|Year : 2018 | Volume
| Issue : 2 | Page : 52-53
“PUT A SIGN HERE and PUT A SIGN THERE!” (obtaining informed consent is not so easy in this changed litigious world)
Rama Reddy Karri
Director and Consultant Psychiatrist, Manasa Hospital, Rajamahendravaram, Andhra Pradesh, India
|Date of Web Publication||31-Dec-2018|
Dr. Rama Reddy Karri
Manasa Hospital, Rajamahendravaram, Andhra Pradesh
Source of Support: None, Conflict of Interest: None
|How to cite this article:|
Karri RR. “PUT A SIGN HERE and PUT A SIGN THERE!” (obtaining informed consent is not so easy in this changed litigious world). Arch Ment Health 2018;19:52-3
|How to cite this URL:|
Karri RR. “PUT A SIGN HERE and PUT A SIGN THERE!” (obtaining informed consent is not so easy in this changed litigious world). Arch Ment Health [serial online] 2018 [cited 2020 May 30];19:52-3. Available from: http://www.amhonline.org/text.asp?2018/19/2/52/248893
The consumer is the king. He has the right to know what he is receiving. Psychiatric patients are given much higher status after the dawn of the new Mental Healthcare Act, 2017, than hitherto he was ever given. Inter alia, the patient has the right to know what the doctor thinks he is suffering from, the nature of the problem or illness, the nature of treatment, how it works, the pros and cons, and many related issues.
The concept of informed consent is the bridge between the concepts of patient's autonomy and the optimum health-care delivery. Informed consent focuses on how these issues interact with each other. The significant issue now is how health-care professionals should handle these concepts. Patients have their specific rights with regard to the health-care delivery, and the therapists should also be aware of, and they have to respect those rights. Patient's autonomy is one of the fundamental ethical principles of health care. It is the rights of the patient to determine his own health issues and decide on the roadmap. Patients have the rights for participation management and require to be involved in the decision-making process. Gone were the days, when the psychiatric patients were treated involuntarily up to 3 months “under special circumstances” clause repealed Mental Health Act of 1987.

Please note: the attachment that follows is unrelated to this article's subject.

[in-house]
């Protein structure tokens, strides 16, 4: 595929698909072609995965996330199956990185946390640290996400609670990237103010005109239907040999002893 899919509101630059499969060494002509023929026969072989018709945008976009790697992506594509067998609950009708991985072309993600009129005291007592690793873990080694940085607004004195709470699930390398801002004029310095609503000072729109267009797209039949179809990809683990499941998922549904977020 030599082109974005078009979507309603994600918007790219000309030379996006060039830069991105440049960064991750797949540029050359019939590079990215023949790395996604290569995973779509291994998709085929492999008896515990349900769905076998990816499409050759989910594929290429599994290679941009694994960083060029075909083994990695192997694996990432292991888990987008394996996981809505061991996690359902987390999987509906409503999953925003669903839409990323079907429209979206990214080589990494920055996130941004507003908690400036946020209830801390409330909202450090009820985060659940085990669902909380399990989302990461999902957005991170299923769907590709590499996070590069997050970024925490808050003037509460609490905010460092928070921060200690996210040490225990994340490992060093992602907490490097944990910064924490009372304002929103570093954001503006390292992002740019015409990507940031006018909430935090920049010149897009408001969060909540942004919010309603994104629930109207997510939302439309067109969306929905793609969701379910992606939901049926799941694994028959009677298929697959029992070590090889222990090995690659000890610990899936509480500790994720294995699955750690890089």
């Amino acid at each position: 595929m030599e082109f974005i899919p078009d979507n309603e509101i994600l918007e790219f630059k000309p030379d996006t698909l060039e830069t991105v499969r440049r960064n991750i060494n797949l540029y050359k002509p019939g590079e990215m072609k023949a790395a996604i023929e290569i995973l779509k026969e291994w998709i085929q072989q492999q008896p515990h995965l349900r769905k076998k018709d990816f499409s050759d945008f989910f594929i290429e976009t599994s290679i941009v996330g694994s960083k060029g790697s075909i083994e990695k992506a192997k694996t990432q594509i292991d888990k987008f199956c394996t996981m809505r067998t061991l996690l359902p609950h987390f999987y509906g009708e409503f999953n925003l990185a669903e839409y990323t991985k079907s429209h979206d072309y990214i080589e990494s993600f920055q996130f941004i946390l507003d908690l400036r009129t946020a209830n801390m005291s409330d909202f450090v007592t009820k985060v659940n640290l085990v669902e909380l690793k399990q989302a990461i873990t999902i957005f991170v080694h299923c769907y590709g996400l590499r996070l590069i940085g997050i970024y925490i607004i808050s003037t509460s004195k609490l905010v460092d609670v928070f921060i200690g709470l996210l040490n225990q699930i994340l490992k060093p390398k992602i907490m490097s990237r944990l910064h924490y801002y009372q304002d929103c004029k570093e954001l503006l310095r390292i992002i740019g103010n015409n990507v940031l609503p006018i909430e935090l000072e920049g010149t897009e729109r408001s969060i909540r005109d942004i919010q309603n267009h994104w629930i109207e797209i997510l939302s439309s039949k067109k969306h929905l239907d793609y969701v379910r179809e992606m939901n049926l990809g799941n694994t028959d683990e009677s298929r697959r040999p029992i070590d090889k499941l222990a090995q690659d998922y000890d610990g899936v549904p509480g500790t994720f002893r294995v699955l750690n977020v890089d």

Now, it is not so easy to get “supported admission” or extension of it. After the advent of Mental healthcare Act, 2017, there exist so many obstacles in the form of advance directives, nominated representatives, application, and approval from Mental Health Review Boards.
Whether the consent is obtained from patient or patient's nominated representative, they have to be given full information about the disorder, proposed treatment, its pros and cons, alternative modalities of treatments available, what happens if the treatment is not undertaken, etc., in the understandable language and native slang of the party. Courts insist that the informed consent should be obtained by treating physician only but not by a nurse.
The prospective patient can even issue an advance directive regarding his future treatments. The patient is not a mere passive signatory for the command of a hospital receptionist or nurse, “Put a signature here. Put a signature there!” However, he is the active conavigator in deciding the roadmap. Informed consent is not a new thing for the medical practice. However, it is needed to be strictly practiced in the modern litigious world. Gone are the days of a paternalistic model of doctor–patient relationship. Unlike for general medical patients, for psychiatric patients, it is not so easy to explain the “whole truth and nothing but the truth.” As an example, imagine explaining the nature of the illness and the proposed treatment to a person with conversion disorder.
| Old Style|| |
“Madam, your chest pain is due to some nervous problem, for which we are experts. That is the reason why you are referred here by the cardiologist. I am prescribing these medicines (fluoxetine, clonazepam, and vitamins) for you which will rectify your nervous problem. In addition to the medicines, you are required to speak to our counseling psychologist so that you get some mental comfort, which will soothe your nerves.”
(Patient and relatives obey without questioning. The progress of the case mainly depends on the Doctor's charisma, the patient's faith or even mercy!).
| New Challenges|| |
Q: “Which are the nerves affected responsible for this problem?”
Ans: “Indeed, no nerves are affected. It is only an expression. To tell you the truth you don't have any disease in your body. Everything is the creation of your mind.”
Q: “How are this fluoxetine and clonazepam going to make me alright?”
Ans: “In your case, these are dummy drugs for you, and indeed, these act like any other dummy substance.”
“Then, why fluoxetine and clonazepam and why not some other dummy drugs?”
Ans: “Because I am most familiar with prescribing these drugs.”
Q: “How does a dummy drug act on me?”
Ans: “You know, yours is not real chest pain. It is the creation of your mind. We are going to deceive your mind by giving dummy drugs and suggesting that these drugs work wonders. With the faith you have, you will come out of the problem.”
Q: “What alternative dummies are available in the world? Don't they work?”
Ans: “Yes, you can go to a homeopath; you can go to an exorcist, hypnotist, or priest. You may get relief if you have faith. Lastly, of course, if you don't go anywhere also, you may become alright, if your mind wishes it.”
To sum up, psychiatrists are required to adopt new skills to adapt to the new challenges.